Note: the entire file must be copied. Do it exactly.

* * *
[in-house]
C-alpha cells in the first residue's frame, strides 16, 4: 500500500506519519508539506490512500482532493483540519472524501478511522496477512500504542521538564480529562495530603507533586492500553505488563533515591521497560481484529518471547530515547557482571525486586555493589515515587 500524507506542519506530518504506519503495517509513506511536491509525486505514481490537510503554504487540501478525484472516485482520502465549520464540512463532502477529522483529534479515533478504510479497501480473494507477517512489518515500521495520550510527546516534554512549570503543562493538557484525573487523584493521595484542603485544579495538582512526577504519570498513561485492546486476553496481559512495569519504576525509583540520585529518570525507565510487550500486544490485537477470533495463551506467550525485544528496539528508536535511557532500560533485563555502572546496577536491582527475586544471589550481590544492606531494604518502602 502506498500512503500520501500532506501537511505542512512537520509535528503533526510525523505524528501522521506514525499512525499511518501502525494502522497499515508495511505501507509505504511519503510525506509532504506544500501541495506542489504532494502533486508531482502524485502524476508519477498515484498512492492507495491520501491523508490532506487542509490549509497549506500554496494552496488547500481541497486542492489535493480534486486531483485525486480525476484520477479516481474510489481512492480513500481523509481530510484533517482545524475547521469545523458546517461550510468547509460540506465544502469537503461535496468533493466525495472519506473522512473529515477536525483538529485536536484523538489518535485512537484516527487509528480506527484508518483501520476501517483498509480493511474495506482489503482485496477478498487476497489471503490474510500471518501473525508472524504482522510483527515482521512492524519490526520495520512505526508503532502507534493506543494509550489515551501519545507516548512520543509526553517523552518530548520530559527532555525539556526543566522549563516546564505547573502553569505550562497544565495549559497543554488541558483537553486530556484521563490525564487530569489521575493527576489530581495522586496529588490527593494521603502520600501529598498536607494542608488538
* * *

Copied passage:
[in-house]
C-alpha cells in the first residue's frame, strides 16, 4: 500500500506519519508539506490512500482532493483540519472524501478511522496477512500504542521538564480529562495530603507533586492500553505488563533515591521497560481484529518471547530515547557482571525486586555493589515515587 500524507506542519506530518504506519503495517509513506511536491509525486505514481490537510503554504487540501478525484472516485482520502465549520464540512463532502477529522483529534479515533478504510479497501480473494507477517512489518515500521495520550510527546516534554512549570503543562493538557484525573487523584493521595484542603485544579495538582512526577504519570498513561485492546486476553496481559512495569519504576525509583540520585529518570525507565510487550500486544490485537477470533495463551506467550525485544528496539528508536535511557532500560533485563555502572546496577536491582527475586544471589550481590544492606531494604518502602 502506498500512503500520501500532506501537511505542512512537520509535528503533526510525523505524528501522521506514525499512525499511518501502525494502522497499515508495511505501507509505504511519503510525506509532504506544500501541495506542489504532494502533486508531482502524485502524476508519477498515484498512492492507495491520501491523508490532506487542509490549509497549506500554496494552496488547500481541497486542492489535493480534486486531483485525486480525476484520477479516481474510489481512492480513500481523509481530510484533517482545524475547521469545523458546517461550510468547509460540506465544502469537503461535496468533493466525495472519506473522512473529515477536525483538529485536536484523538489518535485512537484516527487509528480506527484508518483501520476501517483498509480493511474495506482489503482485496477478498487476497489471503490474510500471518501473525508472524504482522510483527515482521512492524519490526520495520512505526508503532502507534493506543494509550489515551501519545507516548512520543509526553517523552518530548520530559527532555525539556526543566522549563516546564505547573502553569505550562497544565495549559497543554488541558483537553486530556484521563490525564487530569489521575493527576489530581495522586496529588490527593494521603502520600501529598498536607494542608488538